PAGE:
All five notes are payable to the order of respondent, carry provisions for attorney's fees in case of suit, and bear 5 per cent interest. The first one is dated December 11, 1939, is for $8,000, is payable one year after date, and is signed ‘Poverty Hill Mine By: A. J. Oyster.’ The second is dated February 19, 1940, is for $10,500, is payable one year after date, and is signed like the first one. The third note is dated May 27, 1940, is for $5,000, is payable 90 days from date, and is signed ‘A. J. Oyster.’ The fourth is also a 90-day note, is for $5,500, is dated July 8, 1940, and is signed ‘Poverty Hill Mine A. J. Oyster, General Partner.’ The fifth is a demand note for $3,500, is dated July 29, 1940, and is signed like the first two. Van Fleet testified that two payments had been made on these notes, one in September of 1940 of $2,625, and one in December of 1940 of $3,500, and that both payments, at the request of Oyster, were credited as principal payments on the first note. Thus, the total indebtedness, exclusive of interest, was reduced to $26,375.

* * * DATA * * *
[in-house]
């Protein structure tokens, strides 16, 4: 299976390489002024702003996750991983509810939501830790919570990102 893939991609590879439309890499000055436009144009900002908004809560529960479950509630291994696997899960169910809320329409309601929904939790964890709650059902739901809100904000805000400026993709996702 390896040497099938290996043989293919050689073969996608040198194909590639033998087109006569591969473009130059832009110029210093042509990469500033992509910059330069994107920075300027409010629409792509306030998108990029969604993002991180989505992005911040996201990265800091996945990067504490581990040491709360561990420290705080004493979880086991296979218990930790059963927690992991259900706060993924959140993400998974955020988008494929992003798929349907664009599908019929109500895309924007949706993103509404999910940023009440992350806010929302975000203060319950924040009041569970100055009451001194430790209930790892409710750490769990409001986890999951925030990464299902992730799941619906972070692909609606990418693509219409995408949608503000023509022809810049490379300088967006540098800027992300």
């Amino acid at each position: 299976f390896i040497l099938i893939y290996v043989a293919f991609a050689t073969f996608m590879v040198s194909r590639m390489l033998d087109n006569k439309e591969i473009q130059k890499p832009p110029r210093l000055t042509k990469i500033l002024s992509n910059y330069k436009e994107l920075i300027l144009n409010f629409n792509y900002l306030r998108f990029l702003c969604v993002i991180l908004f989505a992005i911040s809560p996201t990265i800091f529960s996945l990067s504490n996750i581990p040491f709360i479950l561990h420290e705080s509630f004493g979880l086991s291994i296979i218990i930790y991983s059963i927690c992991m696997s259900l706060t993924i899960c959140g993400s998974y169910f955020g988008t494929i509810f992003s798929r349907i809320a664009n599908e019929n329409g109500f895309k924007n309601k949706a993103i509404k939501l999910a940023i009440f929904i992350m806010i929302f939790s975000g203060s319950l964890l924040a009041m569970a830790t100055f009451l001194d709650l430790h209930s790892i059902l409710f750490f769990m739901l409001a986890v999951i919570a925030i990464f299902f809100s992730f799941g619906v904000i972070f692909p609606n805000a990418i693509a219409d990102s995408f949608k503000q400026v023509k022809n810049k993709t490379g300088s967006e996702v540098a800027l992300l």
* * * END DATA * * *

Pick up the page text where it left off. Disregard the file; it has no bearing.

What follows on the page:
The evidence shows that the money thus advanced by respondent went into the operation of the mine. Nevertheless, the mine continued to operate at a loss, and by 1941 there were unpaid bills totaling over $20,000, exclusive of these notes, outstanding. The partnership wanted to interest new capital and to buy a dredge, but found this impossible with its trade accounts unpaid. Van Fleet suggested that $20,000 to pay these bills be raised by each partner advancing his proportional share. Various meetings of the partners were held in March and April of 1941 at which the trade accounts payable were discussed, and at which no mention was made of the promissory notes. The parties finally agreed to the plan proposed by Van Fleet. Sometime prior to this time the Troy Placer Mines had purchased a 15 per cent interest in the partnership from Oyster. Respondent, who had a 35 per cent interest, promptly paid in its $7,000 contribution. Troy Placer Mines and Oyster were unable to make their proportional contributions. Respondent thereupon paid in an additional $9,000, and took an assignment of a 6 per cent interest from Oyster and a 3 per cent interest from Troy Placer Mines. Thus respondent's interest in the partnership was increased to 44 per cent. Apparently Oyster made up the balance of $4,000. With the $20,000 thus received, Oyster paid off all but $500 or $600 of the outstanding accounts, Oyster representing that the accounts in excess of $20,000 could and would be taken care of from current receipts.